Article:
Mike Simley, a forensic investigator in Milwaukee County, Wisc., built and launched an online database of unidentified deceased bodies that have been in his morgue for up to 30 years, awaiting a family member or friend who can claim them as their own.

"I was just desperate to get people identified," Simley said.  "Everyone is born with an identity and deserves to die and be put to rest with the same thing, rather than as a Jane or John Doe."

The database is filled with photos of the unnamed deceased that viewers can scroll through to see if they recognize any faces.  The website even includes a section for unidentified infants and fetuses found abandoned and deceased.  Many of the images, Simley acknowledged, are gruesome.

"I talked with the chief medical examiner here.  We see this stuff on a daily basis, but people who don't have to deal with death all the time. Obviously it would not be an easy thing for people to see, deceased individuals," Simley said.

He created the website to have multiple warnings and disclaimers about the types of pictures featured.

"I structured this website so you have to jump through some hoops, and read a big warning about what types of pictures they are, and a description of why I'm doing this (before you see the photos)."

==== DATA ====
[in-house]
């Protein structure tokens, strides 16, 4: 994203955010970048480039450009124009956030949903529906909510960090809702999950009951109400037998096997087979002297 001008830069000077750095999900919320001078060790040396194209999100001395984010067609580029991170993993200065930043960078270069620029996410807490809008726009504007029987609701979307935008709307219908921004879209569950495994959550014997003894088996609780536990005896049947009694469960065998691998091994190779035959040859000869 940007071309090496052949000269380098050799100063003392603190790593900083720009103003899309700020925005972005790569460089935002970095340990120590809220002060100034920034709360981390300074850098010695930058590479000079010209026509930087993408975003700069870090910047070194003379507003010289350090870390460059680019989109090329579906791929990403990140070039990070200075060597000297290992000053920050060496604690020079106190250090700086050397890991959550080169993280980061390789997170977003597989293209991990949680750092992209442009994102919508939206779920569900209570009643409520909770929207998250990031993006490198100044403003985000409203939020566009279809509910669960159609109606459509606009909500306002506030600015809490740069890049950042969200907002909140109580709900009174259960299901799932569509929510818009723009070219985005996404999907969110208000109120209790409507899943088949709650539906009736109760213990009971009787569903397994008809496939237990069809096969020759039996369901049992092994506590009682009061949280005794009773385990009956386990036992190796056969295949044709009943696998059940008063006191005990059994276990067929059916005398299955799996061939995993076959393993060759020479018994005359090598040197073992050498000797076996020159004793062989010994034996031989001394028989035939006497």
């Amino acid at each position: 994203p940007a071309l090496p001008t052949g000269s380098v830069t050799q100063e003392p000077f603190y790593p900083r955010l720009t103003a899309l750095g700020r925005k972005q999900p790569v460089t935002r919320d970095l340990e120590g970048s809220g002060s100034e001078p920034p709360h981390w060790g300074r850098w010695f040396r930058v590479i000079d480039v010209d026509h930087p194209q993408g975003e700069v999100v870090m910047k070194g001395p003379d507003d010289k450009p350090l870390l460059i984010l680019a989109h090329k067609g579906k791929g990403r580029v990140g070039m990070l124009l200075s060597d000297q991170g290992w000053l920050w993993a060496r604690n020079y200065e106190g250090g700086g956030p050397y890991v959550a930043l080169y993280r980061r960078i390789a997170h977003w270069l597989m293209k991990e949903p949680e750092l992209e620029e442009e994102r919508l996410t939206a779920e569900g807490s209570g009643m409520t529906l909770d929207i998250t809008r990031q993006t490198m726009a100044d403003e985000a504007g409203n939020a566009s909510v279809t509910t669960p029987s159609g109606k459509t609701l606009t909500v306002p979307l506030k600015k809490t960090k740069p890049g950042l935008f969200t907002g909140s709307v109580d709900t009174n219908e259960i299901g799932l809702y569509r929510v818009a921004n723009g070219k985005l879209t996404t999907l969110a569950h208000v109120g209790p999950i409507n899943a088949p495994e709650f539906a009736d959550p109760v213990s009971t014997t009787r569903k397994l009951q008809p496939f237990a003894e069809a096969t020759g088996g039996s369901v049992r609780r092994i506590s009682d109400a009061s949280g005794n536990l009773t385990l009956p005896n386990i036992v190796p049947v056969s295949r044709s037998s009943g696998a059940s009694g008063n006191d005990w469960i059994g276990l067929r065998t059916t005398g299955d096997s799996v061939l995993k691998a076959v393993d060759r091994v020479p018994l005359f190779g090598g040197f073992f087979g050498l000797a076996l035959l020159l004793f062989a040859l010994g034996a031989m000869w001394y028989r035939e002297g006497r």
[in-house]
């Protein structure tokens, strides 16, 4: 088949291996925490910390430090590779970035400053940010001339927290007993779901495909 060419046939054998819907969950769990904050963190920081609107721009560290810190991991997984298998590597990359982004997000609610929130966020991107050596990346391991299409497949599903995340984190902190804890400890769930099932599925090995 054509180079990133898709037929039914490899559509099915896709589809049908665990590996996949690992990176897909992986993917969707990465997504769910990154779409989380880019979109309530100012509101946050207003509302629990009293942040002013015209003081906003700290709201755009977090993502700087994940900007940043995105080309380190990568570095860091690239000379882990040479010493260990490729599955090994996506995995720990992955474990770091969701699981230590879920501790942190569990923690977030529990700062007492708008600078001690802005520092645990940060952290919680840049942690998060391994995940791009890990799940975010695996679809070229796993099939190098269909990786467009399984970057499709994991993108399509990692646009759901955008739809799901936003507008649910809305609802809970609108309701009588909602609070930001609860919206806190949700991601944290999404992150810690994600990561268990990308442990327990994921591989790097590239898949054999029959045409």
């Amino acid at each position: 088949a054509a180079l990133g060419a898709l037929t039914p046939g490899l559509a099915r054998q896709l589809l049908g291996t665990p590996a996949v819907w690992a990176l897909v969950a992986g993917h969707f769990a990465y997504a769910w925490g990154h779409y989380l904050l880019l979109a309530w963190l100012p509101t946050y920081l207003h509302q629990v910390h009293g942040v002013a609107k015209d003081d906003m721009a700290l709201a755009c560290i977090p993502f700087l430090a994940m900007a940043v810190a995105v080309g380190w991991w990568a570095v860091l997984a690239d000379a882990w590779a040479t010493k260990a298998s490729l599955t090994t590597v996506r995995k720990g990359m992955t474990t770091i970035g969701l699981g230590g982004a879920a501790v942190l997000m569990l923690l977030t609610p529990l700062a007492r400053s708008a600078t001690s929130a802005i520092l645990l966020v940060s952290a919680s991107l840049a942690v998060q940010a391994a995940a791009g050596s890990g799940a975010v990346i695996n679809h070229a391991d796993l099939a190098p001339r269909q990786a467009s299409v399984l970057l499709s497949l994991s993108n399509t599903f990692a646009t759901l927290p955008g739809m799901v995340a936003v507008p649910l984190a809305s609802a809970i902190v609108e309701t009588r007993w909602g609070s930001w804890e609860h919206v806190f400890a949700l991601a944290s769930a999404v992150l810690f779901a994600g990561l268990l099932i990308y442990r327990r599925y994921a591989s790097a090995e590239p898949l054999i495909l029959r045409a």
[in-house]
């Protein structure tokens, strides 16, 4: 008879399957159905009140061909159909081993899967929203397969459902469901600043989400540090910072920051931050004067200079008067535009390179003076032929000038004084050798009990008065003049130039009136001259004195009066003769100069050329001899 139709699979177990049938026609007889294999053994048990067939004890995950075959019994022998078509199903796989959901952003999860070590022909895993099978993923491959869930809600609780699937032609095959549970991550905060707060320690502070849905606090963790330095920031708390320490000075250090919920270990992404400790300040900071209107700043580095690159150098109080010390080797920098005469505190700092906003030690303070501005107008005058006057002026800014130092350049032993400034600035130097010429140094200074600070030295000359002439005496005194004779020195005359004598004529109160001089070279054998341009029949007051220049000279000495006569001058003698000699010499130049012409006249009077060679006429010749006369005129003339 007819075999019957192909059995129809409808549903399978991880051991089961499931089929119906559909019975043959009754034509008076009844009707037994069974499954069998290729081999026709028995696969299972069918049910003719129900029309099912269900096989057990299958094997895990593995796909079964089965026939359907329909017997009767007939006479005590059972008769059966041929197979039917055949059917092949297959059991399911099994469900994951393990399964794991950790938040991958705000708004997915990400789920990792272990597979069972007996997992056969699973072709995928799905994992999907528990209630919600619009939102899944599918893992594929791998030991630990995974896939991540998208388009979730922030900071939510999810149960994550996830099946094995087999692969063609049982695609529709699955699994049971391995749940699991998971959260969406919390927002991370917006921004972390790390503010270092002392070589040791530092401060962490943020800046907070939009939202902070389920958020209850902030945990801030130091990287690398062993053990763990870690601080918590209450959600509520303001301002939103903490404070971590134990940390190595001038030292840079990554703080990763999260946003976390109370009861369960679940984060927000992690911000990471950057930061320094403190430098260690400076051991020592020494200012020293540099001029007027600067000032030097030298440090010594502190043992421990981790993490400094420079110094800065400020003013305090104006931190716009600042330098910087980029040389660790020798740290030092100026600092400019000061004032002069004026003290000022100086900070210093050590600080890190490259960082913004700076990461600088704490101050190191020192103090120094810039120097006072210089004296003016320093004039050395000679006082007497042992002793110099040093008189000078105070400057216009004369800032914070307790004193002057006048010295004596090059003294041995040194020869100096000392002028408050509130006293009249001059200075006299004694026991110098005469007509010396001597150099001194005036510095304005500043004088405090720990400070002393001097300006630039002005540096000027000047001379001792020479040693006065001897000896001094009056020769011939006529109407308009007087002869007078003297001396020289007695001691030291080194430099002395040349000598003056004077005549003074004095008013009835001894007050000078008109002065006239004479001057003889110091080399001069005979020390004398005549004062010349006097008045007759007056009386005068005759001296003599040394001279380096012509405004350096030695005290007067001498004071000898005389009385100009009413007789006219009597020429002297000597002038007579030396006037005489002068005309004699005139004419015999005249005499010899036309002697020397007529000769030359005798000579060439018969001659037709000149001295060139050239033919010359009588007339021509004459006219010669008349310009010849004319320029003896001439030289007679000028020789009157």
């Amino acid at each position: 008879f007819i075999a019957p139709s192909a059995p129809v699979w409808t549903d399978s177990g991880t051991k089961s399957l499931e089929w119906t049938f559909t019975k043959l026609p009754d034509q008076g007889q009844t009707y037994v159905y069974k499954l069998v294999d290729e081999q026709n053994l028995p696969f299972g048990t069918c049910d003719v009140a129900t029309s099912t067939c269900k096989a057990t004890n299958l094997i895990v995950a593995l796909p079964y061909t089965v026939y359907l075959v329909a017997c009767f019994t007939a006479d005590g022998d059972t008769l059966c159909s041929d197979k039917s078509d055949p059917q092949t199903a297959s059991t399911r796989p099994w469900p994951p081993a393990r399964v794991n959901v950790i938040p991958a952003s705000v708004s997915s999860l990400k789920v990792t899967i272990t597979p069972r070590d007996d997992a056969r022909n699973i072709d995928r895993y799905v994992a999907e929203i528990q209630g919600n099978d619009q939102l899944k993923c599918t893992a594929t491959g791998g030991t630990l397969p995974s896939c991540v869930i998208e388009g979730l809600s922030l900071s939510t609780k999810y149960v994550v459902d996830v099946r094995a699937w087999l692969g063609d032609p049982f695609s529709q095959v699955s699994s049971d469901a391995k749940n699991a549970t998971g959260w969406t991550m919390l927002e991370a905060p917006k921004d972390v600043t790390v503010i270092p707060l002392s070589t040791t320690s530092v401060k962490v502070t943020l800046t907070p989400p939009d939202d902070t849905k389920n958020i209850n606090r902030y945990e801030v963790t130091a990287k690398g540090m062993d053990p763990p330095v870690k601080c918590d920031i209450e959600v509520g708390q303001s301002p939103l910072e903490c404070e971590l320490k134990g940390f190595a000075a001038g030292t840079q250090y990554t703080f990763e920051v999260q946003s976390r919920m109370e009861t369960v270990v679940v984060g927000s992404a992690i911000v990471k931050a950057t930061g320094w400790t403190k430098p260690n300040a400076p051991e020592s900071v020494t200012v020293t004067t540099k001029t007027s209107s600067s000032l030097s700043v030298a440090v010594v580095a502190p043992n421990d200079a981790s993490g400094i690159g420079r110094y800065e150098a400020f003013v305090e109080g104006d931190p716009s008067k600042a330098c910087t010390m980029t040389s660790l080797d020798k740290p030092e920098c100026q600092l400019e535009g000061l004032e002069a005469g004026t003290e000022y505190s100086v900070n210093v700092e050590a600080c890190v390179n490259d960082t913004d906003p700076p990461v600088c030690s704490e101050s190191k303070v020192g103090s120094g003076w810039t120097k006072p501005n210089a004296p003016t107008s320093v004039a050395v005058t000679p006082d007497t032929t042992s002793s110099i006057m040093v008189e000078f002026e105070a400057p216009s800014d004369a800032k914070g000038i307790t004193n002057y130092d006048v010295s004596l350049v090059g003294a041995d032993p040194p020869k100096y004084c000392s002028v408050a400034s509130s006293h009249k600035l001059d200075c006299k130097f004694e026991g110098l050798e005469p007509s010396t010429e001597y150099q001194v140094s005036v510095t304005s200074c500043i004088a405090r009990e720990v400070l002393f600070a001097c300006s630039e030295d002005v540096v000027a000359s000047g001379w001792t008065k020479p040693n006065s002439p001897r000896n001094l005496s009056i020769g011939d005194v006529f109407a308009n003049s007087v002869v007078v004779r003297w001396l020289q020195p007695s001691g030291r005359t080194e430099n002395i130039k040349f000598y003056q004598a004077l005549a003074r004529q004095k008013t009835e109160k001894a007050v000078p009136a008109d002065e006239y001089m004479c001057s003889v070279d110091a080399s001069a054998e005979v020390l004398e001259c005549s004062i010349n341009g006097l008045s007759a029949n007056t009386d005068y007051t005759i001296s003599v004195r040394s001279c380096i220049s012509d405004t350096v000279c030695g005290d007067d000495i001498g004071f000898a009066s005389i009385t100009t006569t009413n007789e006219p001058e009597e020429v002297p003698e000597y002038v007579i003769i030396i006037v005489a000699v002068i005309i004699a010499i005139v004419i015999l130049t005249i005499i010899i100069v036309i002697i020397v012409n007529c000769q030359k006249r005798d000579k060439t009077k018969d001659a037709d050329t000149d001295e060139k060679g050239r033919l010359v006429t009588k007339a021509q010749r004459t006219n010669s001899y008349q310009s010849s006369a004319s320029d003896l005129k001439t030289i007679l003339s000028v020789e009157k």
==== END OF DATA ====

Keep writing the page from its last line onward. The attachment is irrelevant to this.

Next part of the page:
[Click here to see the website]

Simley said he doctored some photos, changing the color or fading some details, to make up for natural body decomposition and make it a little bit easier for the public to view.

He hopes that through his website and a national database of unidentified bodies and missing persons family members will recognize a defining characteristic of their relative and contact his office to arrange burial.

Simley said he knew of only one other jurisdiction that had a similar website -- Clark County, Nev. -- which had some success matching bodies with family members.  The Milwaukee website has not yet had a match since its launch in mid-December, he said.

Copyright 2012 ABC News Radio


State Voter ID Laws Draw National Scrutiny

Digital Vision/Thinkstock(WASHINGTON) -- The Department of Justice is reviewing, and has the power to reject, a controversial new law passed in South Carolina that requires a registered voter to present a government-issued photo ID before his or her vote is counted.